The MEMO bell is described as “geological.” It’s made from Portland stone, a limestone composed of the skeletal fragments of Jurassic Period marine organisms. It’s quarried on the Isle of Portland, Dorset. ©From the video “The Making of the Test MEMO Bell” by Moving Content

Bells have served as communication devices since ancient times. Throughout history, various cultures have reshaped and remodeled them to express different things. Now, an extremely special bell is in the process of being forged for the Mass Extinction Monitoring Observatory (MEMO), a memorial project that’s a collaboration of scientists, sculptors and stonemasons dedicated to building an ongoing monument to the world’s extinct species.

The giant, “geological bell” will be a central piece inside the observatory, located in England. It will ring for two reasons: 1) on May 22 of each year, in celebration of the annual International Day for Biological Diversity, and 2) more somberly, whenever a species is newly declared extinct.

Making the bell involved complicated procedures and some traditional methods. ©From the video “The Making of the Test MEMO Bell” by Moving Content

A bell of such import deserves to be unlike any other bell ever made. According to one of the bell’s makers, Seb Brooke, the look of the MEMO bell will be geological: it will be encrusted with fossils and appear as if it had been dredged up from the bottom of the sea or as if it came from a different age. Portland stone, a limestone native to the area where the monument is located, will be used to cast the bell.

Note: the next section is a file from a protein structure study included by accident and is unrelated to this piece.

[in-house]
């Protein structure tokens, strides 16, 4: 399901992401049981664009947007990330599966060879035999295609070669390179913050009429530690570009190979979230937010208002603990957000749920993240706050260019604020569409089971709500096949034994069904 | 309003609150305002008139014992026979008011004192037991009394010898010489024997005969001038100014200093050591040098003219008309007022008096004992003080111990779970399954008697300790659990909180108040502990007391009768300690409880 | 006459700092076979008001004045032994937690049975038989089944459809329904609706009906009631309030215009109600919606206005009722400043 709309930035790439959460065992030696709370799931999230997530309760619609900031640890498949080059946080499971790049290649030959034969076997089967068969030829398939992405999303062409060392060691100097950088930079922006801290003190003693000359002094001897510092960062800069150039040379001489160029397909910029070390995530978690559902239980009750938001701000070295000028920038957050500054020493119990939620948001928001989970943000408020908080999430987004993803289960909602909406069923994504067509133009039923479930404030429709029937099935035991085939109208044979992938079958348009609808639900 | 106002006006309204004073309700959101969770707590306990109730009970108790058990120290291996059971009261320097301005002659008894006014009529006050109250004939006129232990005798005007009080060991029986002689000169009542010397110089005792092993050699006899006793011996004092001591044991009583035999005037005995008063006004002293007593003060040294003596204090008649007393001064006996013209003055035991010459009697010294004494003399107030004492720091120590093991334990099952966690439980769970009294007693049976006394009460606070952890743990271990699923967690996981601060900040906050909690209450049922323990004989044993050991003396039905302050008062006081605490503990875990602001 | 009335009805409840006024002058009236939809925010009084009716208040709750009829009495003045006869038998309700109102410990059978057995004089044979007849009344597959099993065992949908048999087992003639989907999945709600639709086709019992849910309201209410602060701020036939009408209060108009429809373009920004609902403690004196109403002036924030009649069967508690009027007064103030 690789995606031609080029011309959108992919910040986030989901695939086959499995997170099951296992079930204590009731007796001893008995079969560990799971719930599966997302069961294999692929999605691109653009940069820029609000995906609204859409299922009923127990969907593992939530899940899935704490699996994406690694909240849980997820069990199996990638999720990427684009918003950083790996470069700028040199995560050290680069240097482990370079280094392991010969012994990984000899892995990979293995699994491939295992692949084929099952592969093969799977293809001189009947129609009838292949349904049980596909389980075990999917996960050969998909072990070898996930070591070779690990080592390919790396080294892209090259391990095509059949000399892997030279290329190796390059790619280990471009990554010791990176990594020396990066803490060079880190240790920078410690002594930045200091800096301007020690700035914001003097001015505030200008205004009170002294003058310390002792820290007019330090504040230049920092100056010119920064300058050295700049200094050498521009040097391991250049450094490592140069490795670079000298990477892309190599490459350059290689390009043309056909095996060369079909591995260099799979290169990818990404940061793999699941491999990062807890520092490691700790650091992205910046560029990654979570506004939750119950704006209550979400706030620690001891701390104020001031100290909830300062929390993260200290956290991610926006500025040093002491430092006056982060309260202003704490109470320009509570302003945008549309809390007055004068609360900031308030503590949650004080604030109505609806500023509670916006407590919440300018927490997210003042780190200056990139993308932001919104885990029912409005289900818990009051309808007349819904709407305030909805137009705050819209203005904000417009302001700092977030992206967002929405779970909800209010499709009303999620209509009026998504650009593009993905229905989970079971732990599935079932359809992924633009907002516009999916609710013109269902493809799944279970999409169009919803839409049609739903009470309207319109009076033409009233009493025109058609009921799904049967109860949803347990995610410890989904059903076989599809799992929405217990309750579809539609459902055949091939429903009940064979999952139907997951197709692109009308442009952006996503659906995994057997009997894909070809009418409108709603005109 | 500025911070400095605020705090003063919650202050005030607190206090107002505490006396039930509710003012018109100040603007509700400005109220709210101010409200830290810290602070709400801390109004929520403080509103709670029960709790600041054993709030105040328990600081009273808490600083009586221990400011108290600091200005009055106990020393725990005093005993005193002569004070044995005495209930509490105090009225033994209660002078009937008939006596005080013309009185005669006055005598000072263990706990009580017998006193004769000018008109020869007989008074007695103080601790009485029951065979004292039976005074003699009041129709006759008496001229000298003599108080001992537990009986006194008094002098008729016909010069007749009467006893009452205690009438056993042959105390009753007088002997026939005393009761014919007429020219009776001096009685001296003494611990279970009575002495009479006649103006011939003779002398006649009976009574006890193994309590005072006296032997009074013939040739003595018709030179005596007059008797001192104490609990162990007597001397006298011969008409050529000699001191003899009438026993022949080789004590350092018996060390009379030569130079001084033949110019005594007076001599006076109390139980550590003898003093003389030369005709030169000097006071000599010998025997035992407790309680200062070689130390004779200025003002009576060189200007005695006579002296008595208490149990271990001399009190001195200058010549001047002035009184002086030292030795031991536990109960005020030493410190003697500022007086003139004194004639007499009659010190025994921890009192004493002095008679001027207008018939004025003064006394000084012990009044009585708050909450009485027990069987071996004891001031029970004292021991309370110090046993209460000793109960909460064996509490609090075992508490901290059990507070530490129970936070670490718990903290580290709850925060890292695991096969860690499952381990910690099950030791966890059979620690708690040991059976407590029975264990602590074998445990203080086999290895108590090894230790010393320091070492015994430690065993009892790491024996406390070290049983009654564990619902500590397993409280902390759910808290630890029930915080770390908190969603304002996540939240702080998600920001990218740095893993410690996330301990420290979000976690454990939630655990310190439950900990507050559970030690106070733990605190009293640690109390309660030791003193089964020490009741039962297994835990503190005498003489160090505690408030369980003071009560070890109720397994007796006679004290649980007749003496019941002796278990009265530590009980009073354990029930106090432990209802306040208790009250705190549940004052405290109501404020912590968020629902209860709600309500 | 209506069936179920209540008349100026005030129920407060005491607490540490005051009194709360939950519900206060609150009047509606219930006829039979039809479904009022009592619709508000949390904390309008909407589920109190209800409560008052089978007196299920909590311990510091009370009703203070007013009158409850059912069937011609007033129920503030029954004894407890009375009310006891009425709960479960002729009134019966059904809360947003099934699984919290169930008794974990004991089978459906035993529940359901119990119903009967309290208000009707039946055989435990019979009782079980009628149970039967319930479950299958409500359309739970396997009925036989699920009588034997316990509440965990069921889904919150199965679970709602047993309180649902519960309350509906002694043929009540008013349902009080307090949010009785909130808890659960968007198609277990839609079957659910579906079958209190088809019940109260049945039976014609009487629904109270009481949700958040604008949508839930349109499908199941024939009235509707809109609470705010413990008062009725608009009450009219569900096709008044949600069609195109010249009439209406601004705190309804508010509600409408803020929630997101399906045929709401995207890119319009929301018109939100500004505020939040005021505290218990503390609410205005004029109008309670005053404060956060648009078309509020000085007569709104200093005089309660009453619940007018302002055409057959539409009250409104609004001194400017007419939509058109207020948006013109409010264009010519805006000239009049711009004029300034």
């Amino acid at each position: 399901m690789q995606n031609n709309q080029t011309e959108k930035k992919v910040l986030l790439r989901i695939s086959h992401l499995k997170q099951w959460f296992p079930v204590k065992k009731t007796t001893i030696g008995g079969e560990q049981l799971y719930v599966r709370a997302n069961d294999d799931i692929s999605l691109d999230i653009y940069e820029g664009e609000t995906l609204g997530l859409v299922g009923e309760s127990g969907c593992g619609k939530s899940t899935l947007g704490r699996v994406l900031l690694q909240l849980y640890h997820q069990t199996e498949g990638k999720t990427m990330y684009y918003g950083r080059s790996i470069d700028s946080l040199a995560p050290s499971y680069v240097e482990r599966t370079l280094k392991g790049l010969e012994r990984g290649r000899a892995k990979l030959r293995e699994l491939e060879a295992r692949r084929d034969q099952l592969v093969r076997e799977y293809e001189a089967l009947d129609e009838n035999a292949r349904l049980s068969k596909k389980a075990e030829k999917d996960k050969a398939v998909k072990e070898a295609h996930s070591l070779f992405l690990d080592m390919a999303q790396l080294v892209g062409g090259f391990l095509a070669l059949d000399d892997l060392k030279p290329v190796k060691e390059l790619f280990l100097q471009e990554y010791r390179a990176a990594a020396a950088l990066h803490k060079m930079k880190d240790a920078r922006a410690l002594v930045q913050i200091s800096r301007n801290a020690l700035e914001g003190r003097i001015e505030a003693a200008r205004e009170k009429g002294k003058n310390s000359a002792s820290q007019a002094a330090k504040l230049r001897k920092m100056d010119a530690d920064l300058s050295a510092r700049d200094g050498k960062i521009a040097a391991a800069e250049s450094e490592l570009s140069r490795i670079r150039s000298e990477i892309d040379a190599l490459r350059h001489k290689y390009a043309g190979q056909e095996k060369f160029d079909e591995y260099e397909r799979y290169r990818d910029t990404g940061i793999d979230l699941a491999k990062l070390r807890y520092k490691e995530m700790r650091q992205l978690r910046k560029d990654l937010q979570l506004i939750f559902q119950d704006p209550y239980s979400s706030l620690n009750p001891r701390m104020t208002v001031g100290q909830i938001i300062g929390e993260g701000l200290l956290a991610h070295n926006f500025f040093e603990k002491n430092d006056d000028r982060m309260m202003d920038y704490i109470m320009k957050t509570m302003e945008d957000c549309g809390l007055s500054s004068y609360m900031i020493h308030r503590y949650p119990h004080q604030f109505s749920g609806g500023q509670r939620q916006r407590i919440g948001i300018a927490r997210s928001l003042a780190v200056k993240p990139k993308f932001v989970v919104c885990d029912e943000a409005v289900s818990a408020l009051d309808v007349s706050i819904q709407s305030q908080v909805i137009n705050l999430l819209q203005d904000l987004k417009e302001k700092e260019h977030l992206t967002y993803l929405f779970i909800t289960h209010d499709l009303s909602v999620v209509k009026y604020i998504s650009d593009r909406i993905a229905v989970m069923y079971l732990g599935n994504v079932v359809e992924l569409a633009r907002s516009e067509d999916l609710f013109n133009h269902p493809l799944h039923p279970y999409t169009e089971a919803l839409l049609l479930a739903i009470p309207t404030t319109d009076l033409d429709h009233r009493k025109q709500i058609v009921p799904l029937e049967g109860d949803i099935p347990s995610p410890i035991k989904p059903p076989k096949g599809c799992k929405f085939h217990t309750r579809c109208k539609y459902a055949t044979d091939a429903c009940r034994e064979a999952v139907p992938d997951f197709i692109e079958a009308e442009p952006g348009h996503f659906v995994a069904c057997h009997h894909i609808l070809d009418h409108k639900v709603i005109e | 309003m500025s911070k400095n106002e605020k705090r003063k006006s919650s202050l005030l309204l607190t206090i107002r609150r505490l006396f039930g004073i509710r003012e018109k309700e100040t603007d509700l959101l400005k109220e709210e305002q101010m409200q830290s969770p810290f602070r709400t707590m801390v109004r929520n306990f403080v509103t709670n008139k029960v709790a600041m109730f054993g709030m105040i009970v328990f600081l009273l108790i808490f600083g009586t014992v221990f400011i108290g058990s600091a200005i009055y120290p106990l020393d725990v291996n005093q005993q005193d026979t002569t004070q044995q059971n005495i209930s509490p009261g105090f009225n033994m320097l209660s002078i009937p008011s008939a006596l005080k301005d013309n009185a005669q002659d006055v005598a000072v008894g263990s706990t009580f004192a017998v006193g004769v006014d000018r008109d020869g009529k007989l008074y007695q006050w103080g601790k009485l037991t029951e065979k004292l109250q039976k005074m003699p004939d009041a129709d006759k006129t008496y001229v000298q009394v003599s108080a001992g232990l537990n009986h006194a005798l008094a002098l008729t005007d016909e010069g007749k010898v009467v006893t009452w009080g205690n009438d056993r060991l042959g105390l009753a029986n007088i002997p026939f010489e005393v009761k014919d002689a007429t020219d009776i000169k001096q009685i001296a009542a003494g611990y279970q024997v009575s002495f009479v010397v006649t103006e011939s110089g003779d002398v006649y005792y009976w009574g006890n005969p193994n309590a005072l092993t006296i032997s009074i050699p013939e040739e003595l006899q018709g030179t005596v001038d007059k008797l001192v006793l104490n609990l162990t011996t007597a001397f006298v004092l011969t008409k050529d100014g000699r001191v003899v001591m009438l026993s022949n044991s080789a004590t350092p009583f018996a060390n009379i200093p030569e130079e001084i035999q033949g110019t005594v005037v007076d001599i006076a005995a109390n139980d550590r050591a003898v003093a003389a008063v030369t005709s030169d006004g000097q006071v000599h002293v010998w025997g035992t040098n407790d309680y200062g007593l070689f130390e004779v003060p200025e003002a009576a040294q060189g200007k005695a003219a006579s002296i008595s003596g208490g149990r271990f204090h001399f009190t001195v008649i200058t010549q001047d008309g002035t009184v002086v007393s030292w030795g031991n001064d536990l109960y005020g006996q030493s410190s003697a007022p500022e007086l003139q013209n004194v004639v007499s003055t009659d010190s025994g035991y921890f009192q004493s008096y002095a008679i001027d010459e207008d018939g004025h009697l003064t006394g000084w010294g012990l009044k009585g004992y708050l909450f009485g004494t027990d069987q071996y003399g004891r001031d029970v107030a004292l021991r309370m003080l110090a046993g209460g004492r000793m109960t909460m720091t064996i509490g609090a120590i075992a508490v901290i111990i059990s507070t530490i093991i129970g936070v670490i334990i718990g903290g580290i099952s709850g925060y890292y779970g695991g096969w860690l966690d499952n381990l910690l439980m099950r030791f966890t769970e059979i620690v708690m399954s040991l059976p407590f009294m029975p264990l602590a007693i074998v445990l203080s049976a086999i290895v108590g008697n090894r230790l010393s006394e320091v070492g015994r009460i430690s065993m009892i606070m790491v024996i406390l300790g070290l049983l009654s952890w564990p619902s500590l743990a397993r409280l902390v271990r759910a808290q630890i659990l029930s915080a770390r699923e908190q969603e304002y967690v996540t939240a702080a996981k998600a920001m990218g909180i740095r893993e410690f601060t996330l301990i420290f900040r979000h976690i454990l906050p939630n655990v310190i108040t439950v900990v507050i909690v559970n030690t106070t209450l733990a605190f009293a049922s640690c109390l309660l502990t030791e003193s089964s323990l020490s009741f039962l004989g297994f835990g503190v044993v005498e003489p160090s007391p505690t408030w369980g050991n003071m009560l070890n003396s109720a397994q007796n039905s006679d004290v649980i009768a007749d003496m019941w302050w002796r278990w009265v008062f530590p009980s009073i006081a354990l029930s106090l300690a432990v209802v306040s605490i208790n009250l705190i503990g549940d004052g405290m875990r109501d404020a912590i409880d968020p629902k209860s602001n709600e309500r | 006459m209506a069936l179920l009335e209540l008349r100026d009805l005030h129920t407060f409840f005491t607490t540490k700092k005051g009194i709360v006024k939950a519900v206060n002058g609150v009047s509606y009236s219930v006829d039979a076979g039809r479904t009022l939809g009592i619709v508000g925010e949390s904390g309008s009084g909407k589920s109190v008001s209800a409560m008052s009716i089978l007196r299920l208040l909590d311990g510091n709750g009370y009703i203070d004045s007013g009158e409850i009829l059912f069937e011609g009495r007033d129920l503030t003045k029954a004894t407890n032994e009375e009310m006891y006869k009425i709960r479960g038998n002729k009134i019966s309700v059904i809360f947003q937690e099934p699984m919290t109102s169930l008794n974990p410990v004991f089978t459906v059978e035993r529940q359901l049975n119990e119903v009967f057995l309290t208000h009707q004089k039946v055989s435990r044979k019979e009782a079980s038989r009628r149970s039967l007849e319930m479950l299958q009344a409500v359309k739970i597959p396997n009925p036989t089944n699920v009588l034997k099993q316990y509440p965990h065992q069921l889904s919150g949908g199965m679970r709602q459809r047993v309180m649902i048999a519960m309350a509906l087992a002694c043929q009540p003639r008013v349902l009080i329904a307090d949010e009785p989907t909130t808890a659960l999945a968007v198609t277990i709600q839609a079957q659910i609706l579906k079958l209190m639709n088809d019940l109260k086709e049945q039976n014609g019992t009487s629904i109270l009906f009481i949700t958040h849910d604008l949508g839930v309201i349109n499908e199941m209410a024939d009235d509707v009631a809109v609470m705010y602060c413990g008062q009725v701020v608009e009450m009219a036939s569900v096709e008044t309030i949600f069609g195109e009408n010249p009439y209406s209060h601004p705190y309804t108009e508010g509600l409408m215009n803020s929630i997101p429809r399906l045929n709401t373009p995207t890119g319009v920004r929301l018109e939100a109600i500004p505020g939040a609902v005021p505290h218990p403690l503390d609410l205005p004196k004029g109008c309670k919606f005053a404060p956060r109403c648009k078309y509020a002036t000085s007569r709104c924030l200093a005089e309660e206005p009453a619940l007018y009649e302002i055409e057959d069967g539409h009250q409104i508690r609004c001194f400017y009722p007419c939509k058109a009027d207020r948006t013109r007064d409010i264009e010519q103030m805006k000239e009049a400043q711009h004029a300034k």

Casting a bell in stone, however, presented its challenges. To manufacture a bell, metals are heated until they melt, at a temperature of approximately 1,100 degrees C (2,012 degrees F). Unfortunately, limestone starts to melt at about 825 to 1,000 degrees C (1,517 to 1,832 degrees F). There was also concern about the gases that would be released in the process, so holes needed to be drilled into the rock to allow the vapors to vent off. Then, the bell needed to be buried in the ground for a week to allow the metal to slowly cool down. This traditional bell-making technique is believed to result in a better ring.

A bell maker tests the sound, hoping it invokes the complexity of the extinction crisis and the influence it will have on our lives. ©From the video “The Making of the Test MEMO Bell” by Moving Content

And sound is of the utmost importance for the MEMO bell. While the surface of the bell will be visually stunning with its details of 150-million-year-old fossils in positive relief, it’s essential that its tone reflect the theme of extinction and the influence of each loss on our lives.

Watch the video below, titled The Making of the Test MEMO Bell, produced by Moving Content. It charts the making of the final scale model. When finished, the bell—the “speaking” part of the MEMO Project—will be mounted upside down at the base of the monument, with its mouth facing the sky.

And what a voice it has. Just listen to the long reverberation. It echoes of consequences for us all.

Here’s to finding your true places and natural habitats,